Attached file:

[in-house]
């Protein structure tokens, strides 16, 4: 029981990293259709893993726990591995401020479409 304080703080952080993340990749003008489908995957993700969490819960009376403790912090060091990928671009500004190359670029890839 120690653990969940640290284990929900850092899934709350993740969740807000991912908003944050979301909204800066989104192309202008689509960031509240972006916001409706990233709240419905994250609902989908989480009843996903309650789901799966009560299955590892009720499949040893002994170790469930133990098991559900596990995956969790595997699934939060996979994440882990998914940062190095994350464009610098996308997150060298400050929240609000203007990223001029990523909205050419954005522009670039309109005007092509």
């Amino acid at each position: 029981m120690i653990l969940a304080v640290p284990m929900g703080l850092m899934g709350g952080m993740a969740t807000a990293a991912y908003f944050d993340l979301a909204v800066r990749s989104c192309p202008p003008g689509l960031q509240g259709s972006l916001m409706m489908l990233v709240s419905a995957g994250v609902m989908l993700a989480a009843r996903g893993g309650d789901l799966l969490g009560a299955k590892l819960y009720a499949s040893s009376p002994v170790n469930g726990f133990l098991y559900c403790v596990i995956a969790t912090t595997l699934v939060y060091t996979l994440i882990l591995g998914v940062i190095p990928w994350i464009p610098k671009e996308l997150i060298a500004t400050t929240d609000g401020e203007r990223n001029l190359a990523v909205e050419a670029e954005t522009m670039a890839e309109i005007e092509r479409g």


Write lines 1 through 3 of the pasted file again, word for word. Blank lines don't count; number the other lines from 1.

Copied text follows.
[in-house]
């Protein structure tokens, strides 16, 4: 029981990293259709893993726990591995401020479409 304080703080952080993340990749003008489908995957993700969490819960009376403790912090060091990928671009500004190359670029890839 120690653990969940640290284990929900850092899934709350993740969740807000991912908003944050979301909204800066989104192309202008689509960031509240972006916001409706990233709240419905994250609902989908989480009843996903309650789901799966009560299955590892009720499949040893002994170790469930133990098991559900596990995956969790595997699934939060996979994440882990998914940062190095994350464009610098996308997150060298400050929240609000203007990223001029990523909205050419954005522009670039309109005007092509």
């Amino acid at each position: 029981m120690i653990l969940a304080v640290p284990m929900g703080l850092m899934g709350g952080m993740a969740t807000a990293a991912y908003f944050d993340l979301a909204v800066r990749s989104c192309p202008p003008g689509l960031q509240g259709s972006l916001m409706m489908l990233v709240s419905a995957g994250v609902m989908l993700a989480a009843r996903g893993g309650d789901l799966l969490g009560a299955k590892l819960y009720a499949s040893s009376p002994v170790n469930g726990f133990l098991y559900c403790v596990i995956a969790t912090t595997l699934v939060y060091t996979l994440i882990l591995g998914v940062i190095p990928w994350i464009p610098k671009e996308l997150i060298a500004t400050t929240d609000g401020e203007r990223n001029l190359a990523v909205e050419a670029e954005t522009m670039a890839e309109i005007e092509r479409g």